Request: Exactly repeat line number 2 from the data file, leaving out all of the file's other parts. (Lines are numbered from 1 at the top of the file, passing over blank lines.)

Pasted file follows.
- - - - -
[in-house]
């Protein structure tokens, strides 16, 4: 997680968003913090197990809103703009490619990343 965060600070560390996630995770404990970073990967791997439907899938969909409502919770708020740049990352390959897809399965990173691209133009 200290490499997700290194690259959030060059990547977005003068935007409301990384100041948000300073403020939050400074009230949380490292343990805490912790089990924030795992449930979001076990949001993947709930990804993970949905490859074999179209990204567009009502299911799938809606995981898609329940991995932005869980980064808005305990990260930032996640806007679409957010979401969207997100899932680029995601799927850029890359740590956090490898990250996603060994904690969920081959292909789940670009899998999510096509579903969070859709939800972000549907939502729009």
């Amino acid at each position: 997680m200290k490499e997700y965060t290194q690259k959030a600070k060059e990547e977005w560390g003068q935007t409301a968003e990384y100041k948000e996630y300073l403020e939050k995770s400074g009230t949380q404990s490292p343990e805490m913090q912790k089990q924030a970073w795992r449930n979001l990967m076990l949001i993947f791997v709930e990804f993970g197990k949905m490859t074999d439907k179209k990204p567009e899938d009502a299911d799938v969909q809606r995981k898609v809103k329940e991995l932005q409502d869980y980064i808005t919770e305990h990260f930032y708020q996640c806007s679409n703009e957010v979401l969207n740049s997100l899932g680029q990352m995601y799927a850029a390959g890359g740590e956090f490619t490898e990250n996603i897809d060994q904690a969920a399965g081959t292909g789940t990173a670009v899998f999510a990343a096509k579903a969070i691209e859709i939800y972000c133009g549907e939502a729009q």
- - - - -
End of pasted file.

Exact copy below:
């Protein structure tokens, strides 16, 4: 997680968003913090197990809103703009490619990343 965060600070560390996630995770404990970073990967791997439907899938969909409502919770708020740049990352390959897809399965990173691209133009 200290490499997700290194690259959030060059990547977005003068935007409301990384100041948000300073403020939050400074009230949380490292343990805490912790089990924030795992449930979001076990949001993947709930990804993970949905490859074999179209990204567009009502299911799938809606995981898609329940991995932005869980980064808005305990990260930032996640806007679409957010979401969207997100899932680029995601799927850029890359740590956090490898990250996603060994904690969920081959292909789940670009899998999510096509579903969070859709939800972000549907939502729009």